There are huge benefits to employers in having a workforce of casual employees. There’s no need to worry about leave entitlements, work hours can be changed at short notice, and it’s easy to shed or add staff depending on the needs of the business. Indeed, casualisation has revolutionised the modern workforce in many ways. But a serious issue arises when employers treat casual workers as expendable, for example if a casual worker’s employment is terminated for discriminatory reasons. 

Discrimination in employment

Discrimination in the workplace occurs when an employee or potential employee is treated unfavourably on the basis of: 

  • Race
  • Colour
  • Gender
  • Sexual preference
  • Age
  • Physical or mental disability
  • Marital status
  • Family or carer’s responsibilities
  • Pregnancy
  • Religion
  • Political opinion 
  • National extraction or social origin

The Fair Work Act prohibits employers from taking adverse action against employees for discriminatory reasons. Adverse action can include termination of employment, altering an employee’s position to their detriment or refusing to employ a prospective employee. Termination of employment for discriminatory reasons is known as unlawful dismissal. Significantly, the Act does not distinguish between large or small employers.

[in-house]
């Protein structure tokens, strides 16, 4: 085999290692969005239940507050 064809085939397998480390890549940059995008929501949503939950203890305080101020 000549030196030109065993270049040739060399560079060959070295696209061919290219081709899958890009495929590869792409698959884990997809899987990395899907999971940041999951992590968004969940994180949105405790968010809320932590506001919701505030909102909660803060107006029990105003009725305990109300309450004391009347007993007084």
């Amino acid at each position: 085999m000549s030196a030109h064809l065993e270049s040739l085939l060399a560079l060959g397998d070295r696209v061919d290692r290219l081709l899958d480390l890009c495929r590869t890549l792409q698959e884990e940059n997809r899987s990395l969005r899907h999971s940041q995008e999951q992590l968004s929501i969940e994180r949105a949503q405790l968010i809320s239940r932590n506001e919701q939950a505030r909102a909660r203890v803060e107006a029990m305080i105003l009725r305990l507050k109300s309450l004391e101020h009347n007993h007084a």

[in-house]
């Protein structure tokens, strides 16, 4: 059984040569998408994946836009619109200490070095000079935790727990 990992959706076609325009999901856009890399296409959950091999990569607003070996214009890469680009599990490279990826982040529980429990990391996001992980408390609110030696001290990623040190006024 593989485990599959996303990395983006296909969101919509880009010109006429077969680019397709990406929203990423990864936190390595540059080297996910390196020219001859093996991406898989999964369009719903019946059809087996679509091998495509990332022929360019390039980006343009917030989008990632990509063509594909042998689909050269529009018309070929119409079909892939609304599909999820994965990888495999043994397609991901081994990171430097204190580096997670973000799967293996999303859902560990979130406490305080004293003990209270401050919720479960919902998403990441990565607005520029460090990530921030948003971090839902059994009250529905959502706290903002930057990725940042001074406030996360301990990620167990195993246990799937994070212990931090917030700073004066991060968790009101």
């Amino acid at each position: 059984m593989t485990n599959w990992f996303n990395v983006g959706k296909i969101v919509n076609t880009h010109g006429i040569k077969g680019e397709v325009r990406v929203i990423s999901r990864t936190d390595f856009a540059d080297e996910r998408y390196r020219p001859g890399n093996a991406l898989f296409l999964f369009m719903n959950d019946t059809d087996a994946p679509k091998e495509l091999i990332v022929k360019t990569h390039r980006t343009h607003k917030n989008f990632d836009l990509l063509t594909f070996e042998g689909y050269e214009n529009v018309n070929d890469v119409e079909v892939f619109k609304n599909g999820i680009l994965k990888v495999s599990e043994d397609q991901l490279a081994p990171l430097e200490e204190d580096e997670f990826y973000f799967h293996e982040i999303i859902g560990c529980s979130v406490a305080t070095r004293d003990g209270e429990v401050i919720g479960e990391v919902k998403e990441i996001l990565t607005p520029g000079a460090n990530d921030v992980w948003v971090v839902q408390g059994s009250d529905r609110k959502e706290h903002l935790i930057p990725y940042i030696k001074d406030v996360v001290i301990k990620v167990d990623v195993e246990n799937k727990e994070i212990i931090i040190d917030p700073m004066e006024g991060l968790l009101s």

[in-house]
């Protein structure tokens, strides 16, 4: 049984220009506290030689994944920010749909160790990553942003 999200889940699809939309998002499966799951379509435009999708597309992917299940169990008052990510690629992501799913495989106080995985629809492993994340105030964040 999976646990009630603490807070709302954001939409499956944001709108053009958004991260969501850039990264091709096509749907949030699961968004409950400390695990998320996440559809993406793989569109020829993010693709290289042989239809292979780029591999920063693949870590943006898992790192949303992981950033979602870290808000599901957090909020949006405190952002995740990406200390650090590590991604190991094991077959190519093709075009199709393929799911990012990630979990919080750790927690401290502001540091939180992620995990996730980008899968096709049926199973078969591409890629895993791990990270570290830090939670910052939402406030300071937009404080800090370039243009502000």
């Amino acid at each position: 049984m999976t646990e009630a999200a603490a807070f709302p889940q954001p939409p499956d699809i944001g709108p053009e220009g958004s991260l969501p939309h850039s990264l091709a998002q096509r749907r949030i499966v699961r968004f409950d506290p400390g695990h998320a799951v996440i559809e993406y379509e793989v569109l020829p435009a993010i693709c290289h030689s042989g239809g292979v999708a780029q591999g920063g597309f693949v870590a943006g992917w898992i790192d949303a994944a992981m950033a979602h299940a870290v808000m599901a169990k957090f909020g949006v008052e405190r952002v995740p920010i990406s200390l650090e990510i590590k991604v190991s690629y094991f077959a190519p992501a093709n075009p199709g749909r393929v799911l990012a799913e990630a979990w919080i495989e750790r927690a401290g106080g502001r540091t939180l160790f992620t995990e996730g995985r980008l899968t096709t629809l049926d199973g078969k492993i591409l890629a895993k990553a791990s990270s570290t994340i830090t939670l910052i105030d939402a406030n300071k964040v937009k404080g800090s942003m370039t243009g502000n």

Any employer, regardless of how big or small, is prohibited from engaging in discriminatory conduct. Additionally, the Act prohibits discrimination against any employee or prospective employee.That means that employers cannot discriminate against casual employees.

Casual employment conditions

If a casual employee’s employment is terminated for discriminatory reasons, they can take action for unlawful dismissal under the Fair Work Act, provided that they have:

  • Worked for the employer on a regular and systematic basis.
  • A reasonable expectation of continuing employment.
  • Been employed for a minimum of six or 12 months (depending on the size of the organisation). 

For example, an employee who for 14 months worked regular days and hours for a store suddenly had her hours cut by 50 per cent. When she asked why, she was told by management that it was felt that someone younger would bring in more sales.